1. For most of our existence stretching until roughly 1995, we were involved in the rescue, migration, and resettlement of Jewish refugees mainly to the United States.
2. In our second stage of operation, we maintained our focus on the resettlement of refugees and vulnerable populations in the United States, but the beneficiaries of our services expanded from solely Jews to nonsectarian refugee populations, owing chiefly to the blessed reality that the number of Jewish refugees requiring protection had diminished dramatically.
3. In our most recent incarnation which was accelerated substantially by the restrictions on humanitarian protection under the Trump administration, we pivoted significantly to the global stage so that we now provide protective services to refugees in 16 countries located on 5 continents. We are the largest and most impactful refugee rights organization currently working in South America, largely focusing our efforts on refugees from Venezuela, which today is the world’s second largest refugee population.
Today, there are over 80 million persecuted individuals requiring protection, which is the highest such figure in human history. Our language has even developed its own lexicon that categorizes more precisely individuals needing protection – refugees, asylees, internally displaced persons or IDPs, and migrants. The trend line strongly suggests that this figure will continue to increase owing to nationalism, xenophobia, political oppression, climate change, economic downturn, and other push factors that marginalize the “other.”
HIAS seeks to address this tragedy in human history by striving for 3 outcomes:
1. The safe integration of refugees into their host countries, most of which are in the developing world;
2. The repatriation of refugees to their home countries assuming they will be safe and secure; and
3. Resettlement to a third country, which in the HIAS context is disproportionately the United States.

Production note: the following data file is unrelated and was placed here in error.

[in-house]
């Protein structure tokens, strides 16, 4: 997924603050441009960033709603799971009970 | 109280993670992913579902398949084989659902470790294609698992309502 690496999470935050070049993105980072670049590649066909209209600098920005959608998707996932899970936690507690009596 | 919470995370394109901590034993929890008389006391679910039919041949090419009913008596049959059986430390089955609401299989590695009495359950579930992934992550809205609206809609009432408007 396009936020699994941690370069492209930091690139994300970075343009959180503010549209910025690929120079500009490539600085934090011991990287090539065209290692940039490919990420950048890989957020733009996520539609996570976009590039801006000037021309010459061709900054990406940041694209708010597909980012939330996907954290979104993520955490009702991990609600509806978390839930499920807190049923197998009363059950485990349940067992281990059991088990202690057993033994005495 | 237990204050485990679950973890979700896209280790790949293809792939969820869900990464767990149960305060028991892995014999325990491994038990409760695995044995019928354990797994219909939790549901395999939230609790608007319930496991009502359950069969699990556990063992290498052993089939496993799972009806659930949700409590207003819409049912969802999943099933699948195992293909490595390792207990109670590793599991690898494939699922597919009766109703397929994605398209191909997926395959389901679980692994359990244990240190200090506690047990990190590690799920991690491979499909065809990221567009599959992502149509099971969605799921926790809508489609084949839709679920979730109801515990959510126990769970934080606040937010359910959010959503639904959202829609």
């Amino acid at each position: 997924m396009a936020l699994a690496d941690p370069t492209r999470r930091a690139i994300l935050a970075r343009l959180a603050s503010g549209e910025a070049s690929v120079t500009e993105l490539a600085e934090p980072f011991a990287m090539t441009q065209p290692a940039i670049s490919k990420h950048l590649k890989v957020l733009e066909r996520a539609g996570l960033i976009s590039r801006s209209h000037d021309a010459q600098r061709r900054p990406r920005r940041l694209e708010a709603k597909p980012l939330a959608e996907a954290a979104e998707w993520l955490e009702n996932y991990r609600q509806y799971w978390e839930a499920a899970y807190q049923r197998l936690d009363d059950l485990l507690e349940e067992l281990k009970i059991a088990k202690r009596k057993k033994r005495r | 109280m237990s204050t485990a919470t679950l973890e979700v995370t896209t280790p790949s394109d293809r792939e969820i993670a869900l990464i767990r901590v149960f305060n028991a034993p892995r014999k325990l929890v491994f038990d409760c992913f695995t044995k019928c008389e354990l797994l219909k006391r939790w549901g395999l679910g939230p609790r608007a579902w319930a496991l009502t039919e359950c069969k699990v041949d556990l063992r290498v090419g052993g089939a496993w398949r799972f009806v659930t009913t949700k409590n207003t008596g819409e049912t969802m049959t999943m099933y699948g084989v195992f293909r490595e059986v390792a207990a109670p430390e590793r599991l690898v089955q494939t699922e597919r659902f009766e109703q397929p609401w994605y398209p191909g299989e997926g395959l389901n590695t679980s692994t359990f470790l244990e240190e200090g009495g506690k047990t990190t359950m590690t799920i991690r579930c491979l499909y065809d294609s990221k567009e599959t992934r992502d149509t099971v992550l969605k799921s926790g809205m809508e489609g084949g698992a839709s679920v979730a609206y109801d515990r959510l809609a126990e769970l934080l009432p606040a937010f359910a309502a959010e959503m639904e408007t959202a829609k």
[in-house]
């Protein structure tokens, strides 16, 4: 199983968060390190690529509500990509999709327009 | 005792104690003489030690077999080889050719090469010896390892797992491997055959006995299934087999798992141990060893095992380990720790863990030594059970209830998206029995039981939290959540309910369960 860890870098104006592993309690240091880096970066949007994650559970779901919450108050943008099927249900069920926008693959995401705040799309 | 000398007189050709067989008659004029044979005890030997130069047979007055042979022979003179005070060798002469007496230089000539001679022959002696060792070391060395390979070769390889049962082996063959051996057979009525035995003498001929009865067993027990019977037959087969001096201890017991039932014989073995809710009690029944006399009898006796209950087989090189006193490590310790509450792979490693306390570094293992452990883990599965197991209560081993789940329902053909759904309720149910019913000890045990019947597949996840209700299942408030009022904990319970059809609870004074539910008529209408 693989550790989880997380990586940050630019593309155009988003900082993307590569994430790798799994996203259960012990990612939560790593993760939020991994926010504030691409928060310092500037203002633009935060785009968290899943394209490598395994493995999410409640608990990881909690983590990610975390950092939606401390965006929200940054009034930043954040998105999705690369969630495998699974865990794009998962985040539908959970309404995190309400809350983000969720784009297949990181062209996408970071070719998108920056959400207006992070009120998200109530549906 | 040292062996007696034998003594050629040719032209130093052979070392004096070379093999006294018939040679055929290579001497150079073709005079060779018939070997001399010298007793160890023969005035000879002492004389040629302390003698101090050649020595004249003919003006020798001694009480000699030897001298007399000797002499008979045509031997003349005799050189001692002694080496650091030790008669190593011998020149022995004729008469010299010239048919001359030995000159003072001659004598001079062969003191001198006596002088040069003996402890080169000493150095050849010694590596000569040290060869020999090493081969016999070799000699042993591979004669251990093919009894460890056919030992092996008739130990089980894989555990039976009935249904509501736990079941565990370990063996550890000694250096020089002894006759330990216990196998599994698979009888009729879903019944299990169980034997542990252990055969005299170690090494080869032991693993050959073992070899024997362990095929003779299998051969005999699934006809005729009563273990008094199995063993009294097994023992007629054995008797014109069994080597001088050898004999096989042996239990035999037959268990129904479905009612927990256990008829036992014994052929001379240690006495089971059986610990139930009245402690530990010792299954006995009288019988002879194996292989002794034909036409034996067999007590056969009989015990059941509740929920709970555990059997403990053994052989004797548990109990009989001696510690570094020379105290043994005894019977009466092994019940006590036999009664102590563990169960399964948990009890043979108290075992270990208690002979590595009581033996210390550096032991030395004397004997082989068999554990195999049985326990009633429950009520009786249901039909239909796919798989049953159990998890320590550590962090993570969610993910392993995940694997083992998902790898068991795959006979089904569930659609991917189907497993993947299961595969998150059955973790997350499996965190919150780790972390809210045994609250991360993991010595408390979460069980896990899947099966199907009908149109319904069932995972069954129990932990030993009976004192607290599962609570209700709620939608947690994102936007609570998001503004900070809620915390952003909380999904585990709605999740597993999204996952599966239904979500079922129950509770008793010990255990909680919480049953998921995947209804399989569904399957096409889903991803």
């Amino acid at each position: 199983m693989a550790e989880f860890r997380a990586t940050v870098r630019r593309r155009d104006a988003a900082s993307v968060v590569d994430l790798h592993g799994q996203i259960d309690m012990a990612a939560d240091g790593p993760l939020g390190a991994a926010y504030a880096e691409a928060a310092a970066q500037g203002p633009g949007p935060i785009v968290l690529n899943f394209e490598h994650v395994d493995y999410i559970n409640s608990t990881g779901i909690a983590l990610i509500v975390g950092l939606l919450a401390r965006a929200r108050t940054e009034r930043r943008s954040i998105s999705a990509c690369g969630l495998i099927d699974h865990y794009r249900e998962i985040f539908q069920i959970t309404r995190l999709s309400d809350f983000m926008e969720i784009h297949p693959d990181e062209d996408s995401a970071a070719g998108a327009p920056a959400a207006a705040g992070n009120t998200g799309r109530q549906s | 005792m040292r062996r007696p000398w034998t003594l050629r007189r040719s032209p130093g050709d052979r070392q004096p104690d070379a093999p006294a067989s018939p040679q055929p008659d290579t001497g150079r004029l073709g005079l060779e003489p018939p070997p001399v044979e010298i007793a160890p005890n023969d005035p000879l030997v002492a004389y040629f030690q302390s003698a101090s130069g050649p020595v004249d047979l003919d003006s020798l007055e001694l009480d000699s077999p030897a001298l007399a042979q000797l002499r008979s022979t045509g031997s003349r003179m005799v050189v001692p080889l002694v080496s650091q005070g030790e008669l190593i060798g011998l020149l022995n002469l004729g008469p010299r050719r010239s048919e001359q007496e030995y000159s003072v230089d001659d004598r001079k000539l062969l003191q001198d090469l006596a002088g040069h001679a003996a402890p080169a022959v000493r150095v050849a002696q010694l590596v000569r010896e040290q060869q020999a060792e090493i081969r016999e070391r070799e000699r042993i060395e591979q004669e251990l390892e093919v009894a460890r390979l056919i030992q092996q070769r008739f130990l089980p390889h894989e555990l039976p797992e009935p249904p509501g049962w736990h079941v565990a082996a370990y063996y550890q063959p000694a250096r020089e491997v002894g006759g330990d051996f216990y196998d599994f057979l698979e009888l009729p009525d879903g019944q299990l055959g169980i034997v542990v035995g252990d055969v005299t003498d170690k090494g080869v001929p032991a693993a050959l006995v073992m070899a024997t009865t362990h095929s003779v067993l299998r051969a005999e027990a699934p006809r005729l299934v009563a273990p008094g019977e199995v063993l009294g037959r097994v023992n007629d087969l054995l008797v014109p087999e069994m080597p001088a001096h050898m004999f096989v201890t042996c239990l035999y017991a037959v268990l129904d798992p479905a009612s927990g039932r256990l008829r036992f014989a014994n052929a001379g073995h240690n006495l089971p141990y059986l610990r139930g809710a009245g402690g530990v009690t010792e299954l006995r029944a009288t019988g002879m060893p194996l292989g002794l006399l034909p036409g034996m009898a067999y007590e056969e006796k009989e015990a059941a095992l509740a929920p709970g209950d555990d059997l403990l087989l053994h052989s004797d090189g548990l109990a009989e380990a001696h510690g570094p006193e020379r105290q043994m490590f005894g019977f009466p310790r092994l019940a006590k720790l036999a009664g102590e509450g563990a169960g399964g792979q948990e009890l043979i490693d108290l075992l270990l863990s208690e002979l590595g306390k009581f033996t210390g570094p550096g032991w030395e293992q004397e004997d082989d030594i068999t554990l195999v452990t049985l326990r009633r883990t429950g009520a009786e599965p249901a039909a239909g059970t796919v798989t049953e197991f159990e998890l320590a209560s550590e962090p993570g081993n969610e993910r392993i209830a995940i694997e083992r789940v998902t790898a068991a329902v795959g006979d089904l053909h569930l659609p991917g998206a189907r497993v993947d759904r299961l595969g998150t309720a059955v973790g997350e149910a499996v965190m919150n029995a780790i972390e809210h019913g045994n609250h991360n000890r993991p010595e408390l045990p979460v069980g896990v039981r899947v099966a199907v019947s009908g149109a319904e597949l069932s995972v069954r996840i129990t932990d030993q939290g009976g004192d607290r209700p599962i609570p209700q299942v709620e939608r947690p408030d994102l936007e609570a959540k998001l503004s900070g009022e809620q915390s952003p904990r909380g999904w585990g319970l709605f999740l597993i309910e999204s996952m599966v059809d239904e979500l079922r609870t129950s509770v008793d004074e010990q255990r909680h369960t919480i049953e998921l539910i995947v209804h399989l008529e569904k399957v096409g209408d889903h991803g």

With the election of the Biden Administration, we expect to see a recommitment of the United States to humanitarian values as a cornerstone of our immigration as well as global policies. HIAS is quite well positioned to effectuate key objectives enunciated by the administration in the following specific geographic areas:
1. The Biden Administration has declared its intention to set an annual refugee admissions quota of 125,000, which is a stark increase from the current paltry level of 15,000 that was set in the last year of the Trump Administration. HIAS is one of 9 national resettlement agencies that has been empowered to effectuate the U.S. refugee program. Essentially, we work abroad with the U.S. Department of State and the U.N. High Commissioner of Refugees to identify vulnerable refugees who also have good prospects for successful resettlement in the United States based on a myriad of factors. HIAS provides sustaining support during the entire ramp-up abroad during which refugees are vetted for admission to the United States, a process that can take well over a year, arranges for their transferal to the United States and entrustment to our local community partners, most of which are Jewish Family & Children Services, and oversees their successful, ongoing resettlement experience in the United States.